4. Crime Scene Investigator
If you want to work right at the scene of the crime and help piece together criminal acts, this role could be perfect for you. Crime scene investigators help examine areas where crimes have occurred, working with testimonial and physical evidence.
They can be accountable for collecting different types of evidence, including impressions, forensics, trace evidence, weapons, and interviews with victims and witnesses.
To become a crime scene investigator, or forensic science technician, you typically need at least a bachelor’s degree in a forensic science related area. In 2015, the average starting salary for this role was $56,320.
5. Crime Laboratory Analyst
If you love science and want to work in criminal justice, you may want to become a crime laboratory analyst. In this role you would use knowledge and skills you learned in biochemistry and molecular biology to analyze evidence, such as firearms, blood, DNA, and other bodily fluids.
There are many degree programs available that help students work in internship roles as they complete their bachelor’s degree. To qualify for this role, you will want to compare degree programs in forensic science, microbiology, and biochemistry. The pay scale for this occupation falls under the same category in the BLS as Crime Scene Investigators.
All Types of Forensic Science Career Options
Forensic science has plenty of specific career options, and specialized degree programs for students to choose from. Areas of study that encompass forensic science career options include: archaeology, geology, pathology, psychology, toxicology, accounting, and others.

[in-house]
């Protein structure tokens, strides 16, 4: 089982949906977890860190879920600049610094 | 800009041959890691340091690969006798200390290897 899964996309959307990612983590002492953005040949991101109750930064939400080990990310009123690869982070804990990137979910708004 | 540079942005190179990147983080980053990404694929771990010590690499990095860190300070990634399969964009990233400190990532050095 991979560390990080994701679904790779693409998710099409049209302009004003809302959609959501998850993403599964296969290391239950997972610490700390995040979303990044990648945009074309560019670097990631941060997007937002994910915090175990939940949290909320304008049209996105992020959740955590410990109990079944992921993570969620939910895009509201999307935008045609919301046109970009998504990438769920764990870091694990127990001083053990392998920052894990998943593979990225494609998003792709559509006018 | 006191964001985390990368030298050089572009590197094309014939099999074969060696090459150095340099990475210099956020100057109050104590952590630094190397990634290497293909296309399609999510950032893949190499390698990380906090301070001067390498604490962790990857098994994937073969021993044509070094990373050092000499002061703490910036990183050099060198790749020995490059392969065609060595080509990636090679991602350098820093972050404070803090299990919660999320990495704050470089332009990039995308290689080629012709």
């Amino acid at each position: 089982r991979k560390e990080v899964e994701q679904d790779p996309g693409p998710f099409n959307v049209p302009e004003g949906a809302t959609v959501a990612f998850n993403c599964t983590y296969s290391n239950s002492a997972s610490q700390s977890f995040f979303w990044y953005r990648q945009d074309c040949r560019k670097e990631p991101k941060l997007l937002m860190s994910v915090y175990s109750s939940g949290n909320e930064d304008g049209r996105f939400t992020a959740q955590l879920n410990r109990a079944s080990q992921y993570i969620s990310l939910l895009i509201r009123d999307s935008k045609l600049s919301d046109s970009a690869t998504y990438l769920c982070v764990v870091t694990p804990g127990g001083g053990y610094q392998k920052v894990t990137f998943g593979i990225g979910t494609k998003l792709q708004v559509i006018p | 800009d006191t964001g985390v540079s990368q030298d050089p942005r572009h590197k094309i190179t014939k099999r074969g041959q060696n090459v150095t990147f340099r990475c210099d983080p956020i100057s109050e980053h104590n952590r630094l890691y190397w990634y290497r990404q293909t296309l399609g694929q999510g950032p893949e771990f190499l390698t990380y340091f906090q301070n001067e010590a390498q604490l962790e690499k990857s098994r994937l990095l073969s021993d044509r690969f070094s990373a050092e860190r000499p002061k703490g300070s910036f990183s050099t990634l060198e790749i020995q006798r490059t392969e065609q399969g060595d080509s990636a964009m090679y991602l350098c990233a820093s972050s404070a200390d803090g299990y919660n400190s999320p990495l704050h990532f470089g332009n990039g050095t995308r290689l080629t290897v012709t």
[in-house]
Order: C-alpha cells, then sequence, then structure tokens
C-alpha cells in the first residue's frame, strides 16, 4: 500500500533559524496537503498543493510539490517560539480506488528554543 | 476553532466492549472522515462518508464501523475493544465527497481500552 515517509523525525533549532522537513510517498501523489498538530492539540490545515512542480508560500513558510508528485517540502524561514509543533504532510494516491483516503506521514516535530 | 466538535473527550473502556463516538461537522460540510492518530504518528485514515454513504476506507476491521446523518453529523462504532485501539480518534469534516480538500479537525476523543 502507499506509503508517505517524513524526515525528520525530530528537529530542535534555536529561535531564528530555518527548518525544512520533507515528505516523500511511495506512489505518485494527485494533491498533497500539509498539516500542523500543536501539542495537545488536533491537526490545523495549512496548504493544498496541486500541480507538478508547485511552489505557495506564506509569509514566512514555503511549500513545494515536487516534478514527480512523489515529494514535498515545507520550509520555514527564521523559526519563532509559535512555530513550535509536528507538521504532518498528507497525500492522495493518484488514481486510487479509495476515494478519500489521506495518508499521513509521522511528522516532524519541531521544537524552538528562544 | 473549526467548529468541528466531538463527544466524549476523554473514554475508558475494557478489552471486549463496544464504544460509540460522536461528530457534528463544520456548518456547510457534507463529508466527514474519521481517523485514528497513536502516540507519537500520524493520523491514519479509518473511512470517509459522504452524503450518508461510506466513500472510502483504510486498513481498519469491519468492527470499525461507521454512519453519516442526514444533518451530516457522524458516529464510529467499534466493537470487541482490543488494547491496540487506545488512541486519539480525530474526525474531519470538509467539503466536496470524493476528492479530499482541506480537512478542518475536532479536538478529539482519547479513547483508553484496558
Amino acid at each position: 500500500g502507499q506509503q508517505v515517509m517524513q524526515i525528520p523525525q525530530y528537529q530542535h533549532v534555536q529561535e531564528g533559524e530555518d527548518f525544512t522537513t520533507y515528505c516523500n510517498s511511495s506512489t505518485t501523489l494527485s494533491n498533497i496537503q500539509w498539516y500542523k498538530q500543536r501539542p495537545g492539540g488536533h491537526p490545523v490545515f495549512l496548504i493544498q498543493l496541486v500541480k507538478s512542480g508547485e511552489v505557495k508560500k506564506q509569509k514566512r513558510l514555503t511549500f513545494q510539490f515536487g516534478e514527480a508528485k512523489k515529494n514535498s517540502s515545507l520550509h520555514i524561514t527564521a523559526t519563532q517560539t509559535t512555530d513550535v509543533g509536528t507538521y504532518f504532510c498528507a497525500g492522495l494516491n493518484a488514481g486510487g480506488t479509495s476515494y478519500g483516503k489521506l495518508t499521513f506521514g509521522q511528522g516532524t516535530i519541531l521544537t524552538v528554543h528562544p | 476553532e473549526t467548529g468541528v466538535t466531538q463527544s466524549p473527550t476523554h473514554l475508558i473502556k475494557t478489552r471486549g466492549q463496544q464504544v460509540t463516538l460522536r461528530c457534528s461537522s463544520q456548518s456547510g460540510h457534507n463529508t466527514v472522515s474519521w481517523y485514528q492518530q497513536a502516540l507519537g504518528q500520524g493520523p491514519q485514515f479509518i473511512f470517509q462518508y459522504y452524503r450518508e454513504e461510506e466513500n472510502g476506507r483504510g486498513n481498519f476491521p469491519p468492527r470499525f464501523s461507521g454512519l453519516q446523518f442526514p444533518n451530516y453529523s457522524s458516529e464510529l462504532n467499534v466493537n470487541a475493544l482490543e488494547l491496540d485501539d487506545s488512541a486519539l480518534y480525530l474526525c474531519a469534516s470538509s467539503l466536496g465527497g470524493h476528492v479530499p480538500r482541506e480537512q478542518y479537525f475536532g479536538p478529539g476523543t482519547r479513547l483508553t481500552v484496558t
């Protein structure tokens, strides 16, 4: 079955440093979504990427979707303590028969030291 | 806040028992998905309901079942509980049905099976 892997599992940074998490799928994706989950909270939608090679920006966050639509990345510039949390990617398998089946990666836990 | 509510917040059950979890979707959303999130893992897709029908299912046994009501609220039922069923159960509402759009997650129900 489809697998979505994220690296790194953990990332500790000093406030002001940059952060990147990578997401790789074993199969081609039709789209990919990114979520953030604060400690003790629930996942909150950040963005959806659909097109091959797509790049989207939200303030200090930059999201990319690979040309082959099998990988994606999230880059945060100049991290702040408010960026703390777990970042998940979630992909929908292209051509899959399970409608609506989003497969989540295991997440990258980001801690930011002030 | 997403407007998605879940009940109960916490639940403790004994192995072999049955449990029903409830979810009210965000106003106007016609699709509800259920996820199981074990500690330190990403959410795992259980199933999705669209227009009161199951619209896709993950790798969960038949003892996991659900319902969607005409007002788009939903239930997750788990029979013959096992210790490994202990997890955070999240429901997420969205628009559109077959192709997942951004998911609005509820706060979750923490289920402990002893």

Additionally, graduates of forensic science degree programs can work in several types of job settings, including: local, regional, state, and federal labs and agencies. Hospitals, branches of the military, police departments, and private companies all employ graduates of forensic science programs.
Complete list of Forensic Science Career Options
|FORENSIC CAREER||WHAT DO THEY DO?||PROFILE PAGE|
|Investigates cases of arson and explosion analysis.||+ Career Profile|
Computer forensic investigator
|Searches computers for evidence of wrongdoing.||+ Career Profile|
Crime scene photographer
|Takes photos of crime scenes to preserve evidence.||+ Career Profile|
|Examines financial records to look for criminal behavior.||+ Career Profile|
|Determine information about crimes by looking at human remains.||+ Career Profile|
|Produce artwork such as police sketches of suspects.||+ Career Profile|
|Examines DNA, blood, bodily fluids.||+ Career Profile|
|Chemical analysis of evidence.||+ Career Profile|
|Look at handwriting, printing, ink and other types of documents for evidence.||+ Career Profile|
|Look at physical evidence for signs of criminal activity.||+ Career Profile|
|Help victims of assault and other crimes.||+ Career Profile|
Pathologists and coroners
|Perform autopsies to determine cause of death.||+ Career Profile|
Forensic social workers
|Help people whose lives are wrapped up in the legal system.||+ Career Profile|
|Study bodily fluids to look for evidence that toxic substances may have affected a crime.||+ Career Profile|
Forensic Science Salary
As you can see from the 5 top paying jobs in forensic science, salaries in forensic science can vary greatly, and depend on your level of education and role you pursue. Here is a breakdown of a variety of common forensic science salary ranges, from the BLS:
Forensic Science Technician Salary
A common career path that requires a bachelor’s degree and can pay a median wage of $56,320 per year.
Average Salary: $56,320
Recommended Area of Study: Forensic Science, Bachelors in Forensic Science
Forensic Archaeologists Salary
Forensic Psychologists Salary
Medical Scientists Salary
Forensic Nurse Salary
If you want to find out which path in the field of forensic science is right for you, and what you can expect to earn as a professional in your area, you will need to contact schools in your area and start asking questions. You’ll want to know what programs they offer, what career outcomes they prepare you for, and what the employment outlook is like for graduates in your area.